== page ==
As it's name implies, a loopstick antenna is a magnetic loop antenna and is one of the best choices for an electrically short antenna; necessary because broadcast AM wavelengths are hundreds of meters long.
Rather than a regular loop, a loopstick utilizes a large amount of (usually Litz) wire wrapped around a ferrite rod. This forms an inductor which is tuned to resonance by a variable capacitor as the radio is tuned to a frequency.
The material for the core of these antennas is ferrite -- a powdered iron based magnetic material with a variety of other metals added. The exact composition of the ferrite material (called it's "mix") governs it's characteristics.
The goal of the ferrite is to produce a very high Q inductor with a high electrical resistance. The efficiency of the inductor is governed by the permeability of the ferrite core and the core's permeability changes with frequency.
This is because the ferrite itself absorbs power. This arises from the energy required to change the magnetic alignment of the magnetic domains inside the granular structure of the ferrite. The higher the frequency, the greater the number of changes and hence the higher the loss, generally dropping off sharply. See the following chart (lifted from the Fair-Rite catalog) for example:
In the chart, μ' is the permeability of the ferrite and μ" is the ferrite induced losses. While the permeability continues to rise until about 11 MHz, the loses begin to rise dramatically starting at about 4.5MHz. This is why Fair-Rite Corp only recommends this mix through about 5MHz.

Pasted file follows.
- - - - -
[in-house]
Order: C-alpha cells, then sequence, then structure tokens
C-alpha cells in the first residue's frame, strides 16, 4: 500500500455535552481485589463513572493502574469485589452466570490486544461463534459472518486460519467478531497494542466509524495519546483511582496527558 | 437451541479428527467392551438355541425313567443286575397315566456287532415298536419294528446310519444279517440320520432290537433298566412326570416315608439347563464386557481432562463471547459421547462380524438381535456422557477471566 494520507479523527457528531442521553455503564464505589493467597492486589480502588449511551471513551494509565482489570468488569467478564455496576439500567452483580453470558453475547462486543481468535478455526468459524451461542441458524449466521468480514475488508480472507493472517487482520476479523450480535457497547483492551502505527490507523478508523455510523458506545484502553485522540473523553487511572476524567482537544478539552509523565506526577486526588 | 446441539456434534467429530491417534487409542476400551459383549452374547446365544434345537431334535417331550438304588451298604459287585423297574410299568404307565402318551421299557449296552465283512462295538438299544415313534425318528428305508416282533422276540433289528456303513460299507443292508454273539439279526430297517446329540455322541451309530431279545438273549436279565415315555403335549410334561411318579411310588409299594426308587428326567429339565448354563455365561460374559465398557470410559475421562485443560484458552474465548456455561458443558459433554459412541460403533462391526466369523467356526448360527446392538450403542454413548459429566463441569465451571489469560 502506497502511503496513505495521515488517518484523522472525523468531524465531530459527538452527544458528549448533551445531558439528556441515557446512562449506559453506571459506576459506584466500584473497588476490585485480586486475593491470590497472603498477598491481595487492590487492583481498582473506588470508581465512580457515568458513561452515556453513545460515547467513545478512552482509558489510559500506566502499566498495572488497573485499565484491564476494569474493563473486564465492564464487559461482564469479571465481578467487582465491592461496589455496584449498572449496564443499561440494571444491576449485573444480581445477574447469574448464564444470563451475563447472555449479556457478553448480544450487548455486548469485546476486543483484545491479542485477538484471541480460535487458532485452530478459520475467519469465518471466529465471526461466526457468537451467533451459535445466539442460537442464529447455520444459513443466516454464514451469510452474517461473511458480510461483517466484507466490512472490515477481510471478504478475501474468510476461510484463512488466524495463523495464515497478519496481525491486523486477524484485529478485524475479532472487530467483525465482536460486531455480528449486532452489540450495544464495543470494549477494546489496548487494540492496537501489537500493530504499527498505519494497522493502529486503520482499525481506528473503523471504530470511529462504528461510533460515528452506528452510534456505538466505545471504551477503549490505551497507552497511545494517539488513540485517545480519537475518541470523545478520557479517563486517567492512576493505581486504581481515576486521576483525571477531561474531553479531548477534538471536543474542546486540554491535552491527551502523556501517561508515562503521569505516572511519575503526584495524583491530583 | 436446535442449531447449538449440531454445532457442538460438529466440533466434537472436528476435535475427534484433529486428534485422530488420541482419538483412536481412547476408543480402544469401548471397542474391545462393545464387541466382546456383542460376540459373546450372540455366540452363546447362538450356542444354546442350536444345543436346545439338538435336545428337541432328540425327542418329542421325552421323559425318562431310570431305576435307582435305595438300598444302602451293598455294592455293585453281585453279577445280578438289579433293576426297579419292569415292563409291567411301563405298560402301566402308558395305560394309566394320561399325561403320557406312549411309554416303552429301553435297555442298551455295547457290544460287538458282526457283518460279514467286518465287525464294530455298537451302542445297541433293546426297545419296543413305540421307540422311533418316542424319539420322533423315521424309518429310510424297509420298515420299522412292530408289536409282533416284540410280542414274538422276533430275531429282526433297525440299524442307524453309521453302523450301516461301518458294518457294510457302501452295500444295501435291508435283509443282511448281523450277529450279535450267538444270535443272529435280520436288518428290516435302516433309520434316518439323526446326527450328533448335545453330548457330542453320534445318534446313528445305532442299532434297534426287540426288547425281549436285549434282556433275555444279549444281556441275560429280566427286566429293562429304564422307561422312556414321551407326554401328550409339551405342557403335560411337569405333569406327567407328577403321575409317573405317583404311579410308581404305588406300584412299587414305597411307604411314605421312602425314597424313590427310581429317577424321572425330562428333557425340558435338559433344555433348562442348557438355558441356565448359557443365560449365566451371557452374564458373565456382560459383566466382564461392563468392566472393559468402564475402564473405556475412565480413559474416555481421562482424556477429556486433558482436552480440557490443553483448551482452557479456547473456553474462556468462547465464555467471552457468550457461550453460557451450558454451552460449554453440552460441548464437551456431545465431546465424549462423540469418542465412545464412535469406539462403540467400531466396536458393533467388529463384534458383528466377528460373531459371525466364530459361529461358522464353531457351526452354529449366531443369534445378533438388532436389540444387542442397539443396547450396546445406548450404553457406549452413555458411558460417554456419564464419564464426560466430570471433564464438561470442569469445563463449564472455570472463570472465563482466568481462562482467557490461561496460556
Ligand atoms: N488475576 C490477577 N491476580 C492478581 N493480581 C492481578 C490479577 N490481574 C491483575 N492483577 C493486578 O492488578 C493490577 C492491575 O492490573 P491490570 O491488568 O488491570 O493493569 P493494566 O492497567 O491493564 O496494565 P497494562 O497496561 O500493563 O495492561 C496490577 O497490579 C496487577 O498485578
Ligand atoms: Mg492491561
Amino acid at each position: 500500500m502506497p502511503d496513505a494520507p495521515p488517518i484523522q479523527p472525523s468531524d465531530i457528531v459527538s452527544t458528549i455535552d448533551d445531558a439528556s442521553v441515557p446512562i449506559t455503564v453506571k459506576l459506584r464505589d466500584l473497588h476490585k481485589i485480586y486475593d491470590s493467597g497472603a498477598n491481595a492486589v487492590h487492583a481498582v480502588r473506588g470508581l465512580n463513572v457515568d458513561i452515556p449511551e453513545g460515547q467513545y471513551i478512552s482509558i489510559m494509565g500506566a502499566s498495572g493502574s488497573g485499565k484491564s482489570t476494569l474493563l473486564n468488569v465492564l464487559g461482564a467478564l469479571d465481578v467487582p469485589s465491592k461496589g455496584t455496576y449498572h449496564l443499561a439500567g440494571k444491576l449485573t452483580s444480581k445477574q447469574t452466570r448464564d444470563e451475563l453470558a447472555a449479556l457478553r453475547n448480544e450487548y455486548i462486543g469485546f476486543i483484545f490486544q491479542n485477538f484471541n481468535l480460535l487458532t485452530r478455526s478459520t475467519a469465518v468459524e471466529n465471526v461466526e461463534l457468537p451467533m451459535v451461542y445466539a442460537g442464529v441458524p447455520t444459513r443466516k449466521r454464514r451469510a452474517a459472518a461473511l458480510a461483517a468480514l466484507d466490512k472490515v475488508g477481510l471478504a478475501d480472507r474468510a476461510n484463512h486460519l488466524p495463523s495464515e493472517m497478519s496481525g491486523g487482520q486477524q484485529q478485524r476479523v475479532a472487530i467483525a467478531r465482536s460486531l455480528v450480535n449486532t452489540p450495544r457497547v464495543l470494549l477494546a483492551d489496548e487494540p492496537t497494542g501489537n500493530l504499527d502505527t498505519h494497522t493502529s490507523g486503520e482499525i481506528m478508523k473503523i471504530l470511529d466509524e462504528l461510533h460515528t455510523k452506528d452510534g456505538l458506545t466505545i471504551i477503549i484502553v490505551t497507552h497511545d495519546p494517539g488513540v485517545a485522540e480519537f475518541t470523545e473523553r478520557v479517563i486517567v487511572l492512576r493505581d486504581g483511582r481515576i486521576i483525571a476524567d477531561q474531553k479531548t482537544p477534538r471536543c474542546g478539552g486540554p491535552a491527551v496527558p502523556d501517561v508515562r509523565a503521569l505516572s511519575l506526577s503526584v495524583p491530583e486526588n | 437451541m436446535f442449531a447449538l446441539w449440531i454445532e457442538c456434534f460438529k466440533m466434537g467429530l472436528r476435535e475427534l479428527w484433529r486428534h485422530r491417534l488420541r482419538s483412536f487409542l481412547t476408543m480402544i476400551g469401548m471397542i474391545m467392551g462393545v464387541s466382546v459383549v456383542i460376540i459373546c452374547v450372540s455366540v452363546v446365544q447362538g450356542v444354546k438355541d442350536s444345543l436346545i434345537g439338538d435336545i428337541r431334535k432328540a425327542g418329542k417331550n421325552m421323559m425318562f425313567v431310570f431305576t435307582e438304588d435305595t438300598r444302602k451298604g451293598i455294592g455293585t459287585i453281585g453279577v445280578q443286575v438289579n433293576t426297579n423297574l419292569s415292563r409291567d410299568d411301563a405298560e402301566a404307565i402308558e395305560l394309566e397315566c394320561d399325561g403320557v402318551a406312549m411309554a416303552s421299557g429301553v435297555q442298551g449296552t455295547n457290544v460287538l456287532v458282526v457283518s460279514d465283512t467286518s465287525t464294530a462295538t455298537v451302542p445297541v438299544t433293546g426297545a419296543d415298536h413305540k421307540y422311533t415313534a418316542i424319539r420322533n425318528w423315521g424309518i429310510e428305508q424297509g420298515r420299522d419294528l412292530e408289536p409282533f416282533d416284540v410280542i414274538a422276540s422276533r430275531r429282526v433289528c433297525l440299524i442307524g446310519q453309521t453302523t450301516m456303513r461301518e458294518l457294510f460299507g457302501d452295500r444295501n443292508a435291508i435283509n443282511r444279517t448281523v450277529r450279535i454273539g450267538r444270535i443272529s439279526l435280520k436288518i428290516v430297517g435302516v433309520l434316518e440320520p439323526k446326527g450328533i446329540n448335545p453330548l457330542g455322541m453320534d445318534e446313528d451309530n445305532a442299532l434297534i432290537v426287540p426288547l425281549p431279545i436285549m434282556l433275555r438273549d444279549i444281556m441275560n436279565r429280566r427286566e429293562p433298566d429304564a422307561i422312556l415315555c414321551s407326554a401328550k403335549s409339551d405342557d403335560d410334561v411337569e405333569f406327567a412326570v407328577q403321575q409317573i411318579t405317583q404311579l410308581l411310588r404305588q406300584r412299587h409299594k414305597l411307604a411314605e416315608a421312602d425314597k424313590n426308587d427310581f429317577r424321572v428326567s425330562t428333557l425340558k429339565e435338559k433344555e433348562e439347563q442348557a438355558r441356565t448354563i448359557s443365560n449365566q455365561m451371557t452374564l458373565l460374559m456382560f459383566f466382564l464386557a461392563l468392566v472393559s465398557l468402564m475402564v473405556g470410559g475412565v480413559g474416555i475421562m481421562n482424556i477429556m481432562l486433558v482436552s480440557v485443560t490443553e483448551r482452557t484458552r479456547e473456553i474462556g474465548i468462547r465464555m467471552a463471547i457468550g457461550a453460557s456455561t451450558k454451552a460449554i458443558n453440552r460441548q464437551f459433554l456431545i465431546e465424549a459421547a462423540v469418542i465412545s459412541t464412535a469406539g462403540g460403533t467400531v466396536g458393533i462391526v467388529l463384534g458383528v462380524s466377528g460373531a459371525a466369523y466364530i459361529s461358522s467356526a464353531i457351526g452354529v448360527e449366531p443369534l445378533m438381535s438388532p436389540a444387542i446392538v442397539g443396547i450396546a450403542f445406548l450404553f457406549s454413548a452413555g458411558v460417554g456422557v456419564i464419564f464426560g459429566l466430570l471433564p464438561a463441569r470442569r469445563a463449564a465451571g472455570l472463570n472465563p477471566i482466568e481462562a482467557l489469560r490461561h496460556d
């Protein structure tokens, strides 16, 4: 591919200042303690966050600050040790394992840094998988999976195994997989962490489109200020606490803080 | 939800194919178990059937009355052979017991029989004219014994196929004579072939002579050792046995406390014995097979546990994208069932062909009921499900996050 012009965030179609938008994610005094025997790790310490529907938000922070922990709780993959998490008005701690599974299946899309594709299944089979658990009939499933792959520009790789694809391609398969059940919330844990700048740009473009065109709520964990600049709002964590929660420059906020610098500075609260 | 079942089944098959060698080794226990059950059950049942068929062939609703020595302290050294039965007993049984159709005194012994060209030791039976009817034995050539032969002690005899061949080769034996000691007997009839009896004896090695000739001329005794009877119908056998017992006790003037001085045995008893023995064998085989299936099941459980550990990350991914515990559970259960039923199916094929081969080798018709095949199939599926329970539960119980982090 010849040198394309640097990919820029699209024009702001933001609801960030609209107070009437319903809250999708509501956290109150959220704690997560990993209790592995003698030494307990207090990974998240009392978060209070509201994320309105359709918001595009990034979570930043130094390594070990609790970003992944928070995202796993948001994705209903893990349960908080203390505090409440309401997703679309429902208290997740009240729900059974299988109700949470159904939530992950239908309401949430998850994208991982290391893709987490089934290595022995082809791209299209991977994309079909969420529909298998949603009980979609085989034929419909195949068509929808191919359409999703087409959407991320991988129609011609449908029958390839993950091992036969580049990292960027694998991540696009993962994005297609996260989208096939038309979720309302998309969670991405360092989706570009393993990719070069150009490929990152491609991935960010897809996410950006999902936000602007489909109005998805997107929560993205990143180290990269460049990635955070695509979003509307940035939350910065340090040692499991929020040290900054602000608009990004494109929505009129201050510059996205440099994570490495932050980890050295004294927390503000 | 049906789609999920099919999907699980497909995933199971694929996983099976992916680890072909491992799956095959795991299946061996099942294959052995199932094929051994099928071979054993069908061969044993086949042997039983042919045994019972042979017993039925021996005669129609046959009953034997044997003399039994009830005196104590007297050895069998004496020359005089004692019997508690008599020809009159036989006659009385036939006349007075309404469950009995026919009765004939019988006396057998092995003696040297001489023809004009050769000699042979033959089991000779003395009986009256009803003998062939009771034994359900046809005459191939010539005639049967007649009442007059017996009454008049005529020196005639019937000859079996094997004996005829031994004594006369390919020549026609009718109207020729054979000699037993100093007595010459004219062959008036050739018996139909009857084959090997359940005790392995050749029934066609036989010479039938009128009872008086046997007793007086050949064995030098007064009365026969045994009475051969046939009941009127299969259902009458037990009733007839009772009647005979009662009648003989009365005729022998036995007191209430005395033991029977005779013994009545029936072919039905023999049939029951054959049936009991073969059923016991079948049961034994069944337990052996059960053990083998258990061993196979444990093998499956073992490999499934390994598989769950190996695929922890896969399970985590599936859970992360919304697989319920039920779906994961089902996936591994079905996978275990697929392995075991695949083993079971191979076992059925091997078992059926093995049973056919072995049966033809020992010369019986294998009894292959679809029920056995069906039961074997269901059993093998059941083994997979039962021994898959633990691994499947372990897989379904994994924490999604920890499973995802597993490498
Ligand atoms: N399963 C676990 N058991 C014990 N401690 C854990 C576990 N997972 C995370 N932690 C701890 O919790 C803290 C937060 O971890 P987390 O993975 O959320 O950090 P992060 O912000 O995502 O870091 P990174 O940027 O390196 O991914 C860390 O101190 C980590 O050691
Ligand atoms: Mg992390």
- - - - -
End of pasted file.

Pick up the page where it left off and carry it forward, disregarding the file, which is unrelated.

This is a chart of their "mix 61", which uses Nickel and Zinc in the iron to achieve it's characteristics and is recommended as the proper one for AM broadcast frequency antenna material.
For HF frequencies, they recommend "mix 73", a combination of Nickel and Manganese which performs well up to about 50MHz as shown here:
It's worth noting in this chart that the losses are much higher than the MF band material, but so is the permeability.
This is probably a good time to underline an important characteristic of ferrite: while it concentrates the magnetic fields, it has a very high electrical resistance. This isn't very important for receiving. But the use of ferrite in a transmitting antenna, or as is more common among hams, as a transformer in baluns or ununs, it can be important.
Ferrite's resistance is inversely related to it's permeability. The less permeable ferrite becomes, the more resistant it becomes. Ferrite's permeability is also affected by temperature. As the ferrite warms up, it's permeability increases until it reaches what's called it's Curie temperature, for this mix, about 160° C. At that point ferrite rapidly loses it's permeability as shown in this graph:
And this is how baluns and ununs fail. Power through the transformer warms the material due to the ferrite related loses. All is OK until the curie temperature it reached and then the permeability falls off a cliff and the resistance increases causing more heating in a runaway thermal loop until your coax melts and shorts the inner conductor to the shield.